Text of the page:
In 2004, when Metal Wolf Chaos was first released on the original Xbox, it didn’t have a snowball’s chance in hell of making it out of Japan. Any sane publisher would have taken one look at this mad B-movie robot game, in which the 47th President of the United States (Michael) dons a mech suit and blows up most of the continent to quash an insurrection led by his former vice-president (Richard), and correctly assessed that it was at best a nonsense curiosity.
Now, though, its developer FromSoftware is famous thanks to Dark Souls and we have cheap digital downloads, so this mostly dreadful and yet somehow fascinating relic of a long-dead era of video games has made an unexpected reappearance. Given the merest visual upgrade, it is otherwise an unreconstructed mad robot romp from the mid-oos, with appalling voice acting and overblown, poorly translated cutscenes that truly must be seen to be appreciated in all their awfulness. Lines such as “The fight will continue … as long as the America in my heart is still alive!” are so common that after a while I forgot even to cringe at them.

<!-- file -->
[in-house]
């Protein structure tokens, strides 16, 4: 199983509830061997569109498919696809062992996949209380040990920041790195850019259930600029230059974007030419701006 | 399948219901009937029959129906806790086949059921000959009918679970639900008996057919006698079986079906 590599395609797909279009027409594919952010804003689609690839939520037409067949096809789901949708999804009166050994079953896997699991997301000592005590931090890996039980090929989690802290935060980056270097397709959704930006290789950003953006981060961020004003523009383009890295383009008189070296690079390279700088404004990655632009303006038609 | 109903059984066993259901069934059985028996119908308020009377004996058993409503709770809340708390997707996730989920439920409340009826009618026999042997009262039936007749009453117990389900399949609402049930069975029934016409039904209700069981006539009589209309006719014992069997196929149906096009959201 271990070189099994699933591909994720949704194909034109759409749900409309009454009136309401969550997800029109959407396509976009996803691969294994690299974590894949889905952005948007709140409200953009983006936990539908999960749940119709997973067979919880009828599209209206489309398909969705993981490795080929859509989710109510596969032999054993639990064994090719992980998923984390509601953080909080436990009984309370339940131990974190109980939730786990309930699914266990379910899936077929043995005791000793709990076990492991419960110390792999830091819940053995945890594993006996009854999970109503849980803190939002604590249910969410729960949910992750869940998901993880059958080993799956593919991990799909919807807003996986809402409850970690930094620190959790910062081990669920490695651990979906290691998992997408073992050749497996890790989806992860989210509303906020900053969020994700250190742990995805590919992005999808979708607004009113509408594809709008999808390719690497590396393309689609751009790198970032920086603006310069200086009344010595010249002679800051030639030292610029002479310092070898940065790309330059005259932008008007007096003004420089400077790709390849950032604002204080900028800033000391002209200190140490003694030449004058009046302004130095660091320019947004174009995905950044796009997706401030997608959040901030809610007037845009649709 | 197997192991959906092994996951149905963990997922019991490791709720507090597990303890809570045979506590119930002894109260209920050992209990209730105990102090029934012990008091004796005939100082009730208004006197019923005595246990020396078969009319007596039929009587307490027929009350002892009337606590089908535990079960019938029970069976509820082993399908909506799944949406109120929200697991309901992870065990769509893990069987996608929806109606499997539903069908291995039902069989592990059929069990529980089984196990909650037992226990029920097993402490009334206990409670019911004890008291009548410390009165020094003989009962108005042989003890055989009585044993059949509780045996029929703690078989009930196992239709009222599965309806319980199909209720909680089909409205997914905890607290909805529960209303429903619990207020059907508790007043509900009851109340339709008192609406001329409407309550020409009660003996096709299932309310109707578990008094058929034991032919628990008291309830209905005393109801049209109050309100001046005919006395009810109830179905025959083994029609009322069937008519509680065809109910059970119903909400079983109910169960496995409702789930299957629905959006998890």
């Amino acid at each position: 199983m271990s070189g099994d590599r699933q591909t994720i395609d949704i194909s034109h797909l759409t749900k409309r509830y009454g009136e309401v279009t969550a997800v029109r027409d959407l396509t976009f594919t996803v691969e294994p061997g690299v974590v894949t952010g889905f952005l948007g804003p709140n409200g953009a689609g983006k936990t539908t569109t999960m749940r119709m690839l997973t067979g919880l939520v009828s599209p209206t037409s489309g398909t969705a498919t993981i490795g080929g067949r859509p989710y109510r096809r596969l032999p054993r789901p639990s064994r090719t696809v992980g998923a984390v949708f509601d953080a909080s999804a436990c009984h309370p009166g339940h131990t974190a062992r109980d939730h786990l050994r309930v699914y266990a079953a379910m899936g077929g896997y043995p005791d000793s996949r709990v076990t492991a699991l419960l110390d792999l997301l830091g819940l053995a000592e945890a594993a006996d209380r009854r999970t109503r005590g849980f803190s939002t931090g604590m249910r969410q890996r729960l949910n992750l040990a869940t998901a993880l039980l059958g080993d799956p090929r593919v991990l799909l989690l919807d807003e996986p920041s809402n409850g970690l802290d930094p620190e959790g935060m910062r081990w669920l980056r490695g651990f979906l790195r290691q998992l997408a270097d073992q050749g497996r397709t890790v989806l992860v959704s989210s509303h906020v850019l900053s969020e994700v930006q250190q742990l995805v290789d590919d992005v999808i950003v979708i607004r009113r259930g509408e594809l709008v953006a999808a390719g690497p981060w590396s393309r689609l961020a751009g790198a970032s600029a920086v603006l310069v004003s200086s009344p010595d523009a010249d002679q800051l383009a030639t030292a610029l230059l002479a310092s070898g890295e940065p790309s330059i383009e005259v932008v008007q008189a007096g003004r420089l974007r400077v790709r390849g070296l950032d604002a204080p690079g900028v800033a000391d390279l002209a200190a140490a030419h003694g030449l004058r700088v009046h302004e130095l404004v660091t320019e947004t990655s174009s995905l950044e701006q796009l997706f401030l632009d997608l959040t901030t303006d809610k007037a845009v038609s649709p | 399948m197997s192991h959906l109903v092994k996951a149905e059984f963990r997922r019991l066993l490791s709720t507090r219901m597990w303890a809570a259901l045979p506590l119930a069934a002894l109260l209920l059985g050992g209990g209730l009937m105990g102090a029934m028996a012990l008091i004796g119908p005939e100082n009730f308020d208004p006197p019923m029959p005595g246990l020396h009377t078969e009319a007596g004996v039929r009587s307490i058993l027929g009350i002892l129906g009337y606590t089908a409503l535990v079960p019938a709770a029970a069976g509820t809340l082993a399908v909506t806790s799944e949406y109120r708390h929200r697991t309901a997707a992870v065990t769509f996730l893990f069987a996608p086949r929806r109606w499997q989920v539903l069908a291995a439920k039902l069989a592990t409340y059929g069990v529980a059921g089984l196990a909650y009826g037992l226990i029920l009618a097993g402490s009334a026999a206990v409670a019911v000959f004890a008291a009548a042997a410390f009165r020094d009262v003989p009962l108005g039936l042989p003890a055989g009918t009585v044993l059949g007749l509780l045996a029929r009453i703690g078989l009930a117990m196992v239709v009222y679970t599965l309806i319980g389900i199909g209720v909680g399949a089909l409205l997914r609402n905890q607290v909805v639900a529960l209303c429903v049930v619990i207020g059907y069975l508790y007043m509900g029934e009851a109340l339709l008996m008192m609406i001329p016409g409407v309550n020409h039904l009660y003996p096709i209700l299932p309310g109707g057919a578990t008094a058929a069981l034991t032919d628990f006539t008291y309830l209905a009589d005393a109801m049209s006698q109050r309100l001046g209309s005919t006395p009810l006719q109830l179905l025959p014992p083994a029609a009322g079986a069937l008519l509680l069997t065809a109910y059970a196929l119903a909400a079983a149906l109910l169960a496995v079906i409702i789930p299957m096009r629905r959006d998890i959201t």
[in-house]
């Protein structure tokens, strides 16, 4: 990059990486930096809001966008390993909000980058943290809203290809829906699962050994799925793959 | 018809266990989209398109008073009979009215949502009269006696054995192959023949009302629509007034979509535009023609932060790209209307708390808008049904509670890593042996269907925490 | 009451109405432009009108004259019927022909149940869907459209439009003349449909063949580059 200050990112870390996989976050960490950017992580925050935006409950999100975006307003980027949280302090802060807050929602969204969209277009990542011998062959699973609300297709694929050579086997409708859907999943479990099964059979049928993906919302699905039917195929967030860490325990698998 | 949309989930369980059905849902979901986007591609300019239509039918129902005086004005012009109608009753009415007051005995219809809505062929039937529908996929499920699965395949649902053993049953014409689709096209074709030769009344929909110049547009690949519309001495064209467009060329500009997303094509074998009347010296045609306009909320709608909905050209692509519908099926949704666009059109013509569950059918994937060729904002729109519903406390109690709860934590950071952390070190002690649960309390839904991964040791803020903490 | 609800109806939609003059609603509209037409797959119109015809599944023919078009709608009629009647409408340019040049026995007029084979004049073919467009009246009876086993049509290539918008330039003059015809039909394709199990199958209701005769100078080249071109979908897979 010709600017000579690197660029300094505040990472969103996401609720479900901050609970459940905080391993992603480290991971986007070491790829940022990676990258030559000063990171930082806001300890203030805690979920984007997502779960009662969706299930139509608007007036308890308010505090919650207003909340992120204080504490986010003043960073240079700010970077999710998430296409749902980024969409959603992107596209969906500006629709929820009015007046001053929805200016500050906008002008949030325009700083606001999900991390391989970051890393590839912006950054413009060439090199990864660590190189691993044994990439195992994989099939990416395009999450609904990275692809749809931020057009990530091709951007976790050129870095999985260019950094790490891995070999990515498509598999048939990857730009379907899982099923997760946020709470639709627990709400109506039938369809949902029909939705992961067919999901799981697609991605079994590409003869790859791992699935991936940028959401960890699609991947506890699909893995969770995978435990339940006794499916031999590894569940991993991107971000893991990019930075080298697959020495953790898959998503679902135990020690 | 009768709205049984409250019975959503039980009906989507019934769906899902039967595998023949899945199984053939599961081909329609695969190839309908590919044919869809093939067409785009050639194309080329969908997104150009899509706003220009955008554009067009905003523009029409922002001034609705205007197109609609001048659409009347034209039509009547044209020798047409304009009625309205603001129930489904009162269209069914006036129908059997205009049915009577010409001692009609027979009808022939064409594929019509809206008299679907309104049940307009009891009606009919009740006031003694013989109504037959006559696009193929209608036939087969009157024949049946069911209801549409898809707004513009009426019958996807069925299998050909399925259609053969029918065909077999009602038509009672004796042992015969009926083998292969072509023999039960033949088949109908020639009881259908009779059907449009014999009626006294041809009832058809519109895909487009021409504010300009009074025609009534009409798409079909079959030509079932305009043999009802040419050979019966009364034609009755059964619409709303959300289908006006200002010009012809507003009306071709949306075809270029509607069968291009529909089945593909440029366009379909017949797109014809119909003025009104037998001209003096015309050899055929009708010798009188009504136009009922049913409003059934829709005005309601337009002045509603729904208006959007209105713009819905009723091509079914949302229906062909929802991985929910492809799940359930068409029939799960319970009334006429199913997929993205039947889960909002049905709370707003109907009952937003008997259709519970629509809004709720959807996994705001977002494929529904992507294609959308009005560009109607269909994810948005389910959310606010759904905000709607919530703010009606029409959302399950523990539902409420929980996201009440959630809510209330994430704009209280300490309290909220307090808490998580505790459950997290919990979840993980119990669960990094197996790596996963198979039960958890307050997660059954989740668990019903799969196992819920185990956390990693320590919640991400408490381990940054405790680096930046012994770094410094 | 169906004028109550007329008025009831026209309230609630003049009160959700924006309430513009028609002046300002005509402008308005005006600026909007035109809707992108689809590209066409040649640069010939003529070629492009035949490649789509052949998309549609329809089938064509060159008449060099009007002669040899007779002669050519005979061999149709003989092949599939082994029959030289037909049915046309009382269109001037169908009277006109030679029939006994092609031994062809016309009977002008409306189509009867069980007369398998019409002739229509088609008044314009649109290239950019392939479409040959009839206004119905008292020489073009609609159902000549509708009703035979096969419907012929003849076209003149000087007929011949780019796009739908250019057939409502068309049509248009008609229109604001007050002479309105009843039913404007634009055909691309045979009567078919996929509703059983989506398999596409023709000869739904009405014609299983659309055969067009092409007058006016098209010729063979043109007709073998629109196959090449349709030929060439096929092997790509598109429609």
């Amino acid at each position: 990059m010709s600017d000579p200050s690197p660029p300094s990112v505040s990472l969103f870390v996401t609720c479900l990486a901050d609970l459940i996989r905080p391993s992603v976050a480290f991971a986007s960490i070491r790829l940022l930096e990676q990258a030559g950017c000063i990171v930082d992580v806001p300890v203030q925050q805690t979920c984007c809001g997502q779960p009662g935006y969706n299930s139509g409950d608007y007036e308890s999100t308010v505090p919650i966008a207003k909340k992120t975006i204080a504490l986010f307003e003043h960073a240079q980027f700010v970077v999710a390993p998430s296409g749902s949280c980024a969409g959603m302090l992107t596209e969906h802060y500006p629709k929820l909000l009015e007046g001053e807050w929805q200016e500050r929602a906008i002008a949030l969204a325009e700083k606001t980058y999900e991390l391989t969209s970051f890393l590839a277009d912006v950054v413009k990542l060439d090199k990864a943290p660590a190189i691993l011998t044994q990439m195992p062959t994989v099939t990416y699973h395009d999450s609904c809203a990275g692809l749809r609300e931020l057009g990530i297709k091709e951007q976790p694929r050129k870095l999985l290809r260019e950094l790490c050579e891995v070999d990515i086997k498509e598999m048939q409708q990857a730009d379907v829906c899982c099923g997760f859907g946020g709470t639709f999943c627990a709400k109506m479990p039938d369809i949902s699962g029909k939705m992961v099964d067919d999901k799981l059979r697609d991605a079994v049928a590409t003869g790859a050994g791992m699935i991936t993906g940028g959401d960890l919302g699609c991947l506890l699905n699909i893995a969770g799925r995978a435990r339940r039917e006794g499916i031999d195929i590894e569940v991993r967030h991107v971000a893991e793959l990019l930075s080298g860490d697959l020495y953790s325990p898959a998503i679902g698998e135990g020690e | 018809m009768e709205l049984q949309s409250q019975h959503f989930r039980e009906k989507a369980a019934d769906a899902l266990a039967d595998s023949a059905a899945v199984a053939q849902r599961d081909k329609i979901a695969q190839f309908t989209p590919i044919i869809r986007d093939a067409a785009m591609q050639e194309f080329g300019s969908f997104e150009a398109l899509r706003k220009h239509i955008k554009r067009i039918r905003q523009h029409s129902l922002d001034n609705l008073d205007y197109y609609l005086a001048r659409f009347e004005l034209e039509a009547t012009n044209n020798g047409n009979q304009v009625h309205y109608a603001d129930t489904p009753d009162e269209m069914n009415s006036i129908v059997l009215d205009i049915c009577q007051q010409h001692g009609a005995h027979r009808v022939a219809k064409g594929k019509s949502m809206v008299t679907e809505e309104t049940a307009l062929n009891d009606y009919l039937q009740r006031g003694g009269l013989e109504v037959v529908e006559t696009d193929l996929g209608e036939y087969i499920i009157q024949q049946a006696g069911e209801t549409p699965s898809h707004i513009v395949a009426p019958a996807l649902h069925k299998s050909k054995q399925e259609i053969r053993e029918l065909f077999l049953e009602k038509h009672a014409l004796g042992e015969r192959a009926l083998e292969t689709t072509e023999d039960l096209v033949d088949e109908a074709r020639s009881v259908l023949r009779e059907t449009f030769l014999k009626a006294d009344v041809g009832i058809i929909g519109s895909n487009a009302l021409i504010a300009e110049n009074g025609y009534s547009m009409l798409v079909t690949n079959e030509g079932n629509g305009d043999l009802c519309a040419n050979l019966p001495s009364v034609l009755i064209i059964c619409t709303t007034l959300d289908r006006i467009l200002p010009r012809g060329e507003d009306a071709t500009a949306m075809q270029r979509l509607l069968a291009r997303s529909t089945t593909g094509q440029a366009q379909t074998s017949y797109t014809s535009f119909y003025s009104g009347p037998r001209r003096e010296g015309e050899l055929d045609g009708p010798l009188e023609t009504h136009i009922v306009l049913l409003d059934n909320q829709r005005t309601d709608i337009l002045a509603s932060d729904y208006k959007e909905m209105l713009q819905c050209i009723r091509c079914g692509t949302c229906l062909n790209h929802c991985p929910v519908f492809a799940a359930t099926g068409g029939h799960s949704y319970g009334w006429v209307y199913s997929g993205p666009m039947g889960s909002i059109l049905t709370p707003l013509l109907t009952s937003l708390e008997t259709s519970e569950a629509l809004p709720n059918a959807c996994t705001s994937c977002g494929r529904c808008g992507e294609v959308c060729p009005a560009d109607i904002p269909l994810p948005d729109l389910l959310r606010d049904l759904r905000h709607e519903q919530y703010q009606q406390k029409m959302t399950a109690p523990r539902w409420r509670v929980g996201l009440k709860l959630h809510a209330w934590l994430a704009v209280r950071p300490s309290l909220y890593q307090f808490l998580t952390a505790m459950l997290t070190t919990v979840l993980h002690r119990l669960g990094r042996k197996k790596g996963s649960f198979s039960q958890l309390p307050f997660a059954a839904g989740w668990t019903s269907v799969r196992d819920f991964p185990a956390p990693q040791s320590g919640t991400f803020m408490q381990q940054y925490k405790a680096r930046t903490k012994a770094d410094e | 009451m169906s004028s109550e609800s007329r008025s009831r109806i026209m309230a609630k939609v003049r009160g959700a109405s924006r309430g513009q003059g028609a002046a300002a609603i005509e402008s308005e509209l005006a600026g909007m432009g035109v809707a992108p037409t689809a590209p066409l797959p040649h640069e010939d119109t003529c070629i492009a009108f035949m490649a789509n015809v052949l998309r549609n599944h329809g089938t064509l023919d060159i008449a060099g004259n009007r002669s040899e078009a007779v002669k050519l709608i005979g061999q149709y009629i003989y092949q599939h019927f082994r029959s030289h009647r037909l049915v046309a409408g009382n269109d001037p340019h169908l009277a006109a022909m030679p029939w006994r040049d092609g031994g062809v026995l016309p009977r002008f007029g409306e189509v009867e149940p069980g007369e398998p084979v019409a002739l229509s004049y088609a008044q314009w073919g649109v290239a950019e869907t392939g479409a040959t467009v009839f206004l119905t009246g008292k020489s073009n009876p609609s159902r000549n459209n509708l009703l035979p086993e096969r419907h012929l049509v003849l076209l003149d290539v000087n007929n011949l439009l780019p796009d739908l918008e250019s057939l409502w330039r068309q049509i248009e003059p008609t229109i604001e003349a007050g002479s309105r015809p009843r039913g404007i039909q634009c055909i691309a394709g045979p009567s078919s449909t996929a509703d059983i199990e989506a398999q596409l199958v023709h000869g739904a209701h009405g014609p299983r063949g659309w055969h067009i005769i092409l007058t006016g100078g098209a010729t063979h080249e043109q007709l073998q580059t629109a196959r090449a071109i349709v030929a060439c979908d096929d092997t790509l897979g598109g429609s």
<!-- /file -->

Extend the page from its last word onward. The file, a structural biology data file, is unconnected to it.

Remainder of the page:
After strapping a rotating arsenal of multi-missile launchers, bazookas and railguns to the presidential giant robot, each mission has you stomping through a different area of the US blowing up a seemingly infinite army of trucks, tanks, helicopters, soldiers and the figments of military fantasy, such as a gigantic laser gun on the island of Alcatraz. This is entertaining but cumbersome: I was constantly running out of ammunition for the most fun (and effective) weapons, often right at the end of 20-minute missions which – this is from 2004, remember – have no checkpoints. Trudging around deserted levels smashing crates for ammo is a throwback to old video game design fallbacks that surely nobody misses.
You could generously call Metal Wolf Chaos XD satirical, but it would be difficult to pin down exactly what it is satirising. American exceptionalism, patriotism and military supremacy? Bad action movies? Good action movies? In a post-Trump world it’s tempting to search for some meaning in this cheesy, explosion-filled rampage, but this is a game from another time, best enjoyed with your brain switched off, some friends to laugh with, and perhaps a bottle of extremely cheap spirits.